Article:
Post by Sara Fox, Aquatic Invasive Species Outreach Assistant, University of Wisconsin-Extension. This post was originally featured on the UW-Sea Grant Blog.
This summer, while water skiing in Waukesha County, Wisconsin, I recall taking a massive wipeout. I remember expecting to feel the painful sting after hitting the water, similar to that of a belly flop. Instead, I landed on a cushion of plants. I looked around and found myself floating on top of a giant mat of milfoil!
If you’re a Wisconsin lake user, patches of milfoil probably aren’t new to you. However, a new milfoil hybrid combines genes of native and invasive species and may be a cause for concern on some Wisconsin lakes.
Wisconsin has many native milfoil species that provide cover and sometimes food for fish, invertebrates and aquatic insects. Milfoil species such as northern or whorled watermilfoil are native to Wisconsin and have contributed to lake ecosystems for a long time. More recently, in the early 1960s an invasive milfoil species called Eurasian watermilfoil was discovered in Dane County and since has spread to over 800 lakes in Wisconsin.
A diver surfaces through a heavy infestation of Eurasian watermilfoil.
As its name suggests, Eurasian watermilfoil is native to Europe, Asia and North Africa. Like many other plants, Eurasian watermilfoil grows up to the surface to access sunlight. Yet, unlike many other plants, it doesn’t stop at the surface; it grows across the surface, causing dense mats of vegetation that can get tangled in boat propellers and block sunlight from native plants below.
Eurasian watermilfoil can spread quickly and efficiently, primarily because of its ability to produce adventitious roots after fragmenting. This means that if you cut a strand of Eurasian watermilfoil into ten pieces, each piece could sprout new roots and become its own plant.
Treatment options for lakes that contain Eurasian watermilfoil differ by lake and vary by levels of efficacy, cost, benefits, and drawbacks. Attempted treatments have included: chemical application, manual hand pulling and use of biological control weevils.
Even more recently, a hybrid milfoil has evolved on some lakes in Wisconsin and it might be a big deal. The hybrid (sometimes referred to as a “super milfoil”) is a genetic cross between native northern watermilfoil and invasive Eurasian watermilfoil. It exhibits characteristics similar to both northern and Eurasian watermilfoil and genetic testing is often needed to verify its presence.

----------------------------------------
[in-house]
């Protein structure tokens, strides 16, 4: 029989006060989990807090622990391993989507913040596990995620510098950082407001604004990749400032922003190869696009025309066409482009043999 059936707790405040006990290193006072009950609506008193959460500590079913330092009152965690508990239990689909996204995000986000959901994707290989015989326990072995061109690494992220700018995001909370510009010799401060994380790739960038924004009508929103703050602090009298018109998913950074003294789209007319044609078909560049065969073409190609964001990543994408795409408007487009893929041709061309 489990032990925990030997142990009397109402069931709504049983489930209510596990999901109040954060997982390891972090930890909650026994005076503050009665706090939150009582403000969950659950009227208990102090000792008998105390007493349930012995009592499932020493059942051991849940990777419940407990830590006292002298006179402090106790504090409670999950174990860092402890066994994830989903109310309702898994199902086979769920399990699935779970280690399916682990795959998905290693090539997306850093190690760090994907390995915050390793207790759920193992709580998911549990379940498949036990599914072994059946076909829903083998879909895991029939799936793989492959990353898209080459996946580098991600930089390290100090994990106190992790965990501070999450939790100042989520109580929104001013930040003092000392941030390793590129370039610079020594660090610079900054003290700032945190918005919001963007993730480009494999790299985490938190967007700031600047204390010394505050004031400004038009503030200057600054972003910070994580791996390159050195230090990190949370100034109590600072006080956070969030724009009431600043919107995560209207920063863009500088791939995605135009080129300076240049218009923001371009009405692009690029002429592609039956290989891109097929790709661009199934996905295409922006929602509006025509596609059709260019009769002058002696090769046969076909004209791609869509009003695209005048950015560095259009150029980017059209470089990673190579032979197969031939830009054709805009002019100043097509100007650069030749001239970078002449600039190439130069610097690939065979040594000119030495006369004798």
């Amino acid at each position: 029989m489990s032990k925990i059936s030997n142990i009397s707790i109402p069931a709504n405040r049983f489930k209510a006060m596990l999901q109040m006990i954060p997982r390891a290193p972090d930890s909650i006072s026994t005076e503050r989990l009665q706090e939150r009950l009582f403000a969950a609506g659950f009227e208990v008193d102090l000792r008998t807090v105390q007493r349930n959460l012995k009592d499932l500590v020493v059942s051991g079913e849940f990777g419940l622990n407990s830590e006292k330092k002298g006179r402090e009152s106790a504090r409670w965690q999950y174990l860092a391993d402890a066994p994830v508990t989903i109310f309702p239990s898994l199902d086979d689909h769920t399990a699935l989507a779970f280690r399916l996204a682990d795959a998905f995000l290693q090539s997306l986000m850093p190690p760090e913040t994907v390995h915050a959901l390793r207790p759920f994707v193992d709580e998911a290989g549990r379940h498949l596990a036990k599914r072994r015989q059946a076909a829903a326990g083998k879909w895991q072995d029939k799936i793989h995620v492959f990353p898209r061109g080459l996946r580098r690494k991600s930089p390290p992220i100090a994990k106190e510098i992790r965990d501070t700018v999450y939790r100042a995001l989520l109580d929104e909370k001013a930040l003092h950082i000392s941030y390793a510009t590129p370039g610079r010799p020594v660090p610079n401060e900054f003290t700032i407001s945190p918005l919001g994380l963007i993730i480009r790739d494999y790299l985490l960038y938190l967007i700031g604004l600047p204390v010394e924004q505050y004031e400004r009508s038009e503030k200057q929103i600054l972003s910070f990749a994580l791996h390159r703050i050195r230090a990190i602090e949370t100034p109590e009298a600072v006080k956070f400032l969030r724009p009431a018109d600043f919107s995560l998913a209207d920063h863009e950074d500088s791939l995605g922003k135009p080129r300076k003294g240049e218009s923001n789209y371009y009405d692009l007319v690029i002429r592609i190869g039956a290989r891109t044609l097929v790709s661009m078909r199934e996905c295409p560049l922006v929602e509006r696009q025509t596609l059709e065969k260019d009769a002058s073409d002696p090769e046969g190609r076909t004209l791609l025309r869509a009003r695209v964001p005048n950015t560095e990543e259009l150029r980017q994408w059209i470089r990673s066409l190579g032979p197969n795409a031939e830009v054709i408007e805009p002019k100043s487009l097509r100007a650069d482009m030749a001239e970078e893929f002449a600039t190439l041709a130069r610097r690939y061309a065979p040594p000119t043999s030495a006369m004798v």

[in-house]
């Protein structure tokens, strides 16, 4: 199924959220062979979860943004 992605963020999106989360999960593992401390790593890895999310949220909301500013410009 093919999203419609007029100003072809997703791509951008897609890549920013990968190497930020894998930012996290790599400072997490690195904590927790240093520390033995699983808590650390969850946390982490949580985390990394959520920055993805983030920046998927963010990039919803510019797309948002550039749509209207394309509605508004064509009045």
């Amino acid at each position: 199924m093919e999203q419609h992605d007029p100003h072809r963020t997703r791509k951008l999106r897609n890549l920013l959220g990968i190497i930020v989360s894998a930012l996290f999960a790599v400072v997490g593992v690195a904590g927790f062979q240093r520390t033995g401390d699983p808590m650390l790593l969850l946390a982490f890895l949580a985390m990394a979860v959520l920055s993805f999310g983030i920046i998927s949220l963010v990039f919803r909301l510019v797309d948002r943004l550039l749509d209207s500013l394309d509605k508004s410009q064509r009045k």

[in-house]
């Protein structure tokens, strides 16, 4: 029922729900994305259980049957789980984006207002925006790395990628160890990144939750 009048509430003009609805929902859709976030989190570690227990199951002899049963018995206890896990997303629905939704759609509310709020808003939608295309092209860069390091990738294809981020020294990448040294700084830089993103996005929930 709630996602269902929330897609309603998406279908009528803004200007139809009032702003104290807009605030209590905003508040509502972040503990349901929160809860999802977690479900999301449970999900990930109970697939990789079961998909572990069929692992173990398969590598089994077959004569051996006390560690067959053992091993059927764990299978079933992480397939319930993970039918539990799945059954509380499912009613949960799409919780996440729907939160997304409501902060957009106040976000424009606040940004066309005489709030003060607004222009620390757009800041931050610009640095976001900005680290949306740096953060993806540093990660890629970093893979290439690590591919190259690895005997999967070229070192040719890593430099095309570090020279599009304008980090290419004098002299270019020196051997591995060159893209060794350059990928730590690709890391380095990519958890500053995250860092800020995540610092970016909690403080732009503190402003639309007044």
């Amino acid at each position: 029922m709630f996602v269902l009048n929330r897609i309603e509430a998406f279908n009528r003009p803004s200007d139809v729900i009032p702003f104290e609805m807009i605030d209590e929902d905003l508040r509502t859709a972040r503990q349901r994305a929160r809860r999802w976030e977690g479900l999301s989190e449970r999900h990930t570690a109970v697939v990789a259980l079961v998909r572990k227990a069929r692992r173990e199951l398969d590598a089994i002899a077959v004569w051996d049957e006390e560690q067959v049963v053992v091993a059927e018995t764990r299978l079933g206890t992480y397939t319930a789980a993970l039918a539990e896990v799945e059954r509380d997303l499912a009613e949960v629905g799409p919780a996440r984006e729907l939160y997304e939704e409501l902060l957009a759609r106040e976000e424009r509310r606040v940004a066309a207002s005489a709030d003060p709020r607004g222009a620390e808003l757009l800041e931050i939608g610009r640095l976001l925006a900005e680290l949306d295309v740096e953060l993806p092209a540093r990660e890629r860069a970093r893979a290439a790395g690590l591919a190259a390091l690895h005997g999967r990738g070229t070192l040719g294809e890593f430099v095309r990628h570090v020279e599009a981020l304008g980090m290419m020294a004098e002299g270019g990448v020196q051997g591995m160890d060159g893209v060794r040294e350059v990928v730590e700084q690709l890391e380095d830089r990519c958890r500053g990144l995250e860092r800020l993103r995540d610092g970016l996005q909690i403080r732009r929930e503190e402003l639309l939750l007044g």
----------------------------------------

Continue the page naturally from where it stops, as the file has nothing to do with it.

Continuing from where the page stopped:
A possible hybrid species collected and pressed in Jefferson County, Wisconsin.
The hybrid species hasn’t caused any verified negative effects to lake ecosystems that differ from Eurasian watermilfoil, but it’s potential to cause trouble for lake users in coming years makes it worth keeping an eye on. For example, state biologists have observed that the hybrid may be harder to control using the chemical application methods we use to treat Eurasian watermilfoil. Specifically, in some cases, it has shown a reduced sensitivity to 2, 4-D and fluridone. (It’s important to note that if your lake hasn’t seen success treating for Eurasian watermilfoil it doesn’t necessarily mean you have the hybrid.)
Additionally, the hybrid’s growing habits seem to have a competitive advantage over both its parents. Expect more information on the hybrid’s behavior soon from organizations conducting research such as the University of Minnesota Aquatic Invasive Species Research Center and the Wisconsin DNR Aquatic Plant Management Program.
If you’re worried about hybrid milfoil making its way into a lake you care about, don’t panic! There are preventative measures individual lake users can take to make sure hybrid milfoil–and every other aquatic invasive species–doesn’t enter a new waterbody:
- INSPECT your boat, trailer and equipment.
- REMOVE any attached aquatic plants or animals (before launching, after loading and before transporting on a public highway)
- DRAIN all water from boats, motors and all equipment
- NEVER MOVE live fish or plants away from a waterbody.